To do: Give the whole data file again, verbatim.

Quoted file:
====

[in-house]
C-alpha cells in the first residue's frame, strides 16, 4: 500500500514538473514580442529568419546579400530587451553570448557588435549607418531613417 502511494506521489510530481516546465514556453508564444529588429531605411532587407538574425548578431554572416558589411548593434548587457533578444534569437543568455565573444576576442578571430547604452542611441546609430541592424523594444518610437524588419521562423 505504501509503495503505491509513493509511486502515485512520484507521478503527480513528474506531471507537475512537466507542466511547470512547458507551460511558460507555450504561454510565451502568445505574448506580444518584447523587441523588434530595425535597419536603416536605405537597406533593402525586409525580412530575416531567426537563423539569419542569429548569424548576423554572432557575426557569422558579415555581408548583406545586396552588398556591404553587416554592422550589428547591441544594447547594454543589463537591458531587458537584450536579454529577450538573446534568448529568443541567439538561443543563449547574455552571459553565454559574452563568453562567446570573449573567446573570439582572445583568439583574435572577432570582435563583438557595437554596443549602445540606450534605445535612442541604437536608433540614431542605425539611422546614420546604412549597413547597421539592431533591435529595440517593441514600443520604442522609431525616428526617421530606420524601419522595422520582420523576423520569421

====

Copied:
[in-house]
C-alpha cells in the first residue's frame, strides 16, 4: 500500500514538473514580442529568419546579400530587451553570448557588435549607418531613417 502511494506521489510530481516546465514556453508564444529588429531605411532587407538574425548578431554572416558589411548593434548587457533578444534569437543568455565573444576576442578571430547604452542611441546609430541592424523594444518610437524588419521562423 505504501509503495503505491509513493509511486502515485512520484507521478503527480513528474506531471507537475512537466507542466511547470512547458507551460511558460507555450504561454510565451502568445505574448506580444518584447523587441523588434530595425535597419536603416536605405537597406533593402525586409525580412530575416531567426537563423539569419542569429548569424548576423554572432557575426557569422558579415555581408548583406545586396552588398556591404553587416554592422550589428547591441544594447547594454543589463537591458531587458537584450536579454529577450538573446534568448529568443541567439538561443543563449547574455552571459553565454559574452563568453562567446570573449573567446573570439582572445583568439583574435572577432570582435563583438557595437554596443549602445540606450534605445535612442541604437536608433540614431542605425539611422546614420546604412549597413547597421539592431533591435529595440517593441514600443520604442522609431525616428526617421530606420524601419522595422520582420523576423520569421